Summer House: Ch. 10


In the Tuesday morning drizzle, Sonya and I headed to the Farmers’ Market. Elise and Bernard stayed behind with a game of gin rummy, a Harry Potter video, and a plate of chocolate chip cookies, fresh from the oven.

“My kids will be so spoiled,” Sonya said as we bundled into our rain coats and slogged down the puddled road.

“It’s good for them,” I said, remembering my summer days with cousins. “Kids need vacations!”

“I suppose,” she sighed.

We stepped up the pace and as our breath puffed, the conversation fell silent. I always like it best when I can be quiet with someone.

In spite of the clouds, the market was packed. Cars right off the morning ferry lined the gravel road leading to the center park, where the tourists’ bright rain coats and umbrellas spun through the square in a kaleidoscope.

I got us coffees from the booth that serves the best light roast organic while Sonya wandered through the stalls.

“We could do this!” she said when I caught up with her at a table loaded with jars full of sunflowers, zinnias, and Shasta daisies.

“We don’t have flowers,” I said.

“No, not at home, but in the meadows! The wild flowers! Queen Anne’s lace! And blackberries. We could sell blackberries. And what about that abandoned orchard through the woods?”

“Smith’s orchard?” The Smith house had burned one winter, twenty years ago, but the orchard was unmarred, and the wild, twisted trees still bore a good crop, ready to harvest at the end of summer.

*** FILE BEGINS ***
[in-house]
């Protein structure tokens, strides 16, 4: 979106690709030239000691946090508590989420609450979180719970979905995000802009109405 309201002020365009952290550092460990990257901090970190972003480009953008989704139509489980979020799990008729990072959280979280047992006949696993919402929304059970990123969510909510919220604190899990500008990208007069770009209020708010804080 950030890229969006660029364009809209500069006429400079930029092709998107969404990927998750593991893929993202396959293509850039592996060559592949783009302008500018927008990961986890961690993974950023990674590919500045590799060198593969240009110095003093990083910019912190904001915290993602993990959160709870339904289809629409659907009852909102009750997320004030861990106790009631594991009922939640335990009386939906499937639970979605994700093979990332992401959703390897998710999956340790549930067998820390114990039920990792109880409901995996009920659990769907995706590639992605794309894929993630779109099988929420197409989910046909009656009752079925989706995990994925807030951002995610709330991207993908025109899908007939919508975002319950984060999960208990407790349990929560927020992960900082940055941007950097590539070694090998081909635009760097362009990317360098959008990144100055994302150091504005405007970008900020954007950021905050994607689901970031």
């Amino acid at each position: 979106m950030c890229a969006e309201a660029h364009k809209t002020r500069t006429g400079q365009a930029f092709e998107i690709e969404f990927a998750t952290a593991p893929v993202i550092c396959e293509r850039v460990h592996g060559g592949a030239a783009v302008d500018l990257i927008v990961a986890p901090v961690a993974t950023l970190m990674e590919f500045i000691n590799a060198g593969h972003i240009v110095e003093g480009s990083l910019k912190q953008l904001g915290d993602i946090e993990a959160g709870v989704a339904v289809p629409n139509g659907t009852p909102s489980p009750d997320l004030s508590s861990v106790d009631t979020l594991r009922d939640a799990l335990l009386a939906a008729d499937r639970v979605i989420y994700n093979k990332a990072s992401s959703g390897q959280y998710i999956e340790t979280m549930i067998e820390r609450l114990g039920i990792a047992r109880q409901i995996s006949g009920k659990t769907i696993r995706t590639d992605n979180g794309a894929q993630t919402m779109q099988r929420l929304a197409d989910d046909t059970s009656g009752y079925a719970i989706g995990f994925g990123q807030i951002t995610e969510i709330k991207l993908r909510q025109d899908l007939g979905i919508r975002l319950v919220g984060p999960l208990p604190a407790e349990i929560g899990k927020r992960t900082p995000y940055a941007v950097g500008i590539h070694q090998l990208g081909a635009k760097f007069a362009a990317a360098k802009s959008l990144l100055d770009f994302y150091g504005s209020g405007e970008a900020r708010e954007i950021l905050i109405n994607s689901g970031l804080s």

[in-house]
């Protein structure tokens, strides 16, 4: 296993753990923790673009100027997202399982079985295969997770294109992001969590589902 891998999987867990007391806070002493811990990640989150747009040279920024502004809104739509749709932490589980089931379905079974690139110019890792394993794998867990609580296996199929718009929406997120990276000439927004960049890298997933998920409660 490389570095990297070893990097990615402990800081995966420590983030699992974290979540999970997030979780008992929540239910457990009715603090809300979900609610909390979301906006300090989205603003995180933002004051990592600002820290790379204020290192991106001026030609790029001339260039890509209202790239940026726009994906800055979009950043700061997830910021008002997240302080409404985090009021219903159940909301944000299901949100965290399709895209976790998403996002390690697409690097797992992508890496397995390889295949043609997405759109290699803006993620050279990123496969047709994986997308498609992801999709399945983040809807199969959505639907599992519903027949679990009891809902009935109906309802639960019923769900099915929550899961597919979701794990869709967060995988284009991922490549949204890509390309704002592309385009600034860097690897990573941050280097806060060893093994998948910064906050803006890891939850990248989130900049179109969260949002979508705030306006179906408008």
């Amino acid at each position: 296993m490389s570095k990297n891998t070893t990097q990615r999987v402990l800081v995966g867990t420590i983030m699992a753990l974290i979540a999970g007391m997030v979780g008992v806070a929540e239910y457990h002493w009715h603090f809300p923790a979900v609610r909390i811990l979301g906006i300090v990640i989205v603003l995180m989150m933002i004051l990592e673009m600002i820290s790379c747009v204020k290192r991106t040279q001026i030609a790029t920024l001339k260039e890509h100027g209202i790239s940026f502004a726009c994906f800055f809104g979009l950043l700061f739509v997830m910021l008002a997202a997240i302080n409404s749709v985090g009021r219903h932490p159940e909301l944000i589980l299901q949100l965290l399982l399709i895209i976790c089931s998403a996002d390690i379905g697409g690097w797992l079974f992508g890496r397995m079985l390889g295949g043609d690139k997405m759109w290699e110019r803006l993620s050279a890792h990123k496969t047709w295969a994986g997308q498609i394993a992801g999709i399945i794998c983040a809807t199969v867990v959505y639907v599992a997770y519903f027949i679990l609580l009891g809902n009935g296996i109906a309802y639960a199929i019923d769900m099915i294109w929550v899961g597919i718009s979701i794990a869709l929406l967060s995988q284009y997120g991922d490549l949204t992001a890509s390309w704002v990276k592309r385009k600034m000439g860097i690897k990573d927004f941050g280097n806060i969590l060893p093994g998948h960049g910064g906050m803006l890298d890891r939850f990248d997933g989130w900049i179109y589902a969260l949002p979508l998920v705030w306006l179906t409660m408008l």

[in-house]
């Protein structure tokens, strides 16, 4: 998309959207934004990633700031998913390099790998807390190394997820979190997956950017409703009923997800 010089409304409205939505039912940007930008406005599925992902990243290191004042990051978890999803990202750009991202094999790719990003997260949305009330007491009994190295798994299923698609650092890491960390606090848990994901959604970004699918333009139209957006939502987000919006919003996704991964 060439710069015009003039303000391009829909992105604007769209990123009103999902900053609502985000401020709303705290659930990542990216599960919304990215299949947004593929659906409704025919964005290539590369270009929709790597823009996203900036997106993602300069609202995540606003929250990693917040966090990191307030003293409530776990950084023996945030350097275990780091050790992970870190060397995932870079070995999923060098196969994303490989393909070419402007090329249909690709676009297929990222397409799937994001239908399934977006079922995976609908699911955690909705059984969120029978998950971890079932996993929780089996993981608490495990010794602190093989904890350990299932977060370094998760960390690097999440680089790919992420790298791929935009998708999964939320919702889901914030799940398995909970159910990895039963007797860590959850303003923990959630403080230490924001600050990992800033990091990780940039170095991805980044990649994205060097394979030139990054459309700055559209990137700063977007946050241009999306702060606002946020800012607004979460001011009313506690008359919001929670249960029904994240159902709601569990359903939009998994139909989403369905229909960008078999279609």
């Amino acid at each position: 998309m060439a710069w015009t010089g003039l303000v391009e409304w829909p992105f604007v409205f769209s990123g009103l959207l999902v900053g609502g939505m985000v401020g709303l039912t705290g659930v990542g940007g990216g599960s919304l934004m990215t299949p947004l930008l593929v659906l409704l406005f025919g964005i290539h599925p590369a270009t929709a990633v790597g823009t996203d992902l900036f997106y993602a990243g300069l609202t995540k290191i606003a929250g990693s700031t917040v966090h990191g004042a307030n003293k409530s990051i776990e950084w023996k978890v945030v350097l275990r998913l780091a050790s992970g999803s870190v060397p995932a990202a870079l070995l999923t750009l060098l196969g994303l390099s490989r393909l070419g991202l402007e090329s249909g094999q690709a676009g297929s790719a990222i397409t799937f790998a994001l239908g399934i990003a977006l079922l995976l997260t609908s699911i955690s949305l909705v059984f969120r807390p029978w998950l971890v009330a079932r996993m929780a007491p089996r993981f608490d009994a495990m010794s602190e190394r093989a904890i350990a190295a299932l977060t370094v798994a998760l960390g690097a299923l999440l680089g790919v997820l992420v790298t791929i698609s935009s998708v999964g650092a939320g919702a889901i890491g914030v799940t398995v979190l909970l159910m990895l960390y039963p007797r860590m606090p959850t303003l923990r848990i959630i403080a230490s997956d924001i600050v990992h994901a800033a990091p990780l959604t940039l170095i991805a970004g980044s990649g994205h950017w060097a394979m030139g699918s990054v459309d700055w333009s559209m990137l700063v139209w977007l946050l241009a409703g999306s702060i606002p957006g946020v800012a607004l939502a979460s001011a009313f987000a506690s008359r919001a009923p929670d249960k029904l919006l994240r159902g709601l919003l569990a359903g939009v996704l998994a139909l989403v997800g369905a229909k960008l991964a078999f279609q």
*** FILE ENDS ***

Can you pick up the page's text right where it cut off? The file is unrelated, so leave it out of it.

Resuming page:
“We could make a lot of money,” Sonya said, watching the tourists shell out five dollars for every box of blueberries, seven-fifty for each bunch of garden-fresh flowers.

I filled my shopping bags with fresh greens, a jar of honey, cucumbers, green beans, and zucchini.

The drizzle stopped, the umbrellas were folded, the sun cracked through to sparkle the puddles.

Sonya took a bag from me, and we turned back towards home.

The earth smelled fresh. We balanced along the rims of puddles that filled the narrow muddy roads.

“I’ve never had a garden here,” I confessed.

“But you’re a gardener!” Sonya said.

“Sure, a winter gardener.”

“I’ve seen the lavender,” Sonya said, “at the edge of the meadow. Somebody gardened there.”

My grandfather had a summer garden. He planted it in the late spring, before our family arrived, and harvested it after we left in the fall. The lavender lined the herb garden. For years, parsley self-seeded through the meadow, and the black swallowtails drawn to it seemed like memory-gifts from him. But a cold winter thinned them out. How the lavender survived, I had no idea.

“We could garden again,” Sonya said. “The soil’s good. I’ve checked.”

“It’s awfully late in the season for planting, isn’t it? What would grow in time for you to harvest before Labor Day?”

“Micro-greens,” Sonya said. “If we planted this week, we could harvest in four. We could charge a fortune. I’d do all the work. I’d plant. I use the French-intensive method, so we wouldn’t have to waste time weeding. I’d mulch, so it won’t waste water. I’d harvest. I’ll take the crops to the market and sell them. And I’d split the profits with you. All I’d need is for you pay for the seed. It’s a reasonable deal, isn’t it?”

When we got home, after the unbounded greetings from the anachronisms, the unenthusiastic welcome from the kids, and the unpacking of the produce, we wandered out to where my grandfather’s old garden used to stand.

I dug my hand into the wet soil and smelled it. It was sweet and crumbling, full of humus.

“See?” Sonya said. “It’s fertile. It’s a shame to let it set fallow any longer. It’ll be like digging butter.”

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